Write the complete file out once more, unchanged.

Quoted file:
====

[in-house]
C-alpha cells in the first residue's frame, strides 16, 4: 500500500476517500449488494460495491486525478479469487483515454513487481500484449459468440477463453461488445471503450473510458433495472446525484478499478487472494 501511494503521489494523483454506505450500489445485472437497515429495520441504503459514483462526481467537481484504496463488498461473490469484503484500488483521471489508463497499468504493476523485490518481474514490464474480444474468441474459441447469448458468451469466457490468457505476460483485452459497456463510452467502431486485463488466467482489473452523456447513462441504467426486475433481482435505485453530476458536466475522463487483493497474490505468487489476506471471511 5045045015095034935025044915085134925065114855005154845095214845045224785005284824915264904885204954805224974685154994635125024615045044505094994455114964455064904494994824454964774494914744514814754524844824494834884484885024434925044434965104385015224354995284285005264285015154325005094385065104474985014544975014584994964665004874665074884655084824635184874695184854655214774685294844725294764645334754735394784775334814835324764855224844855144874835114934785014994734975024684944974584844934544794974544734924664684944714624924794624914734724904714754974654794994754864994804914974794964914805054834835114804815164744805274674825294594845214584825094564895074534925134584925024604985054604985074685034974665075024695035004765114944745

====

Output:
[in-house]
C-alpha cells in the first residue's frame, strides 16, 4: 500500500476517500449488494460495491486525478479469487483515454513487481500484449459468440477463453461488445471503450473510458433495472446525484478499478487472494 501511494503521489494523483454506505450500489445485472437497515429495520441504503459514483462526481467537481484504496463488498461473490469484503484500488483521471489508463497499468504493476523485490518481474514490464474480444474468441474459441447469448458468451469466457490468457505476460483485452459497456463510452467502431486485463488466467482489473452523456447513462441504467426486475433481482435505485453530476458536466475522463487483493497474490505468487489476506471471511 5045045015095034935025044915085134925065114855005154845095214845045224785005284824915264904885204954805224974685154994635125024615045044505094994455114964455064904494994824454964774494914744514814754524844824494834884484885024434925044434965104385015224354995284285005264285015154325005094385065104474985014544975014584994964665004874665074884655084824635184874695184854655214774685294844725294764645334754735394784775334814835324764855224844855144874835114934785014994734975024684944974584844934544794974544734924664684944714624924794624914734724904714754974654794994754864994804914974794964914805054834835114804815164744805274674825294594845214584825094564895074534925134584925024604985054604985074685034974665075024695035004765114944745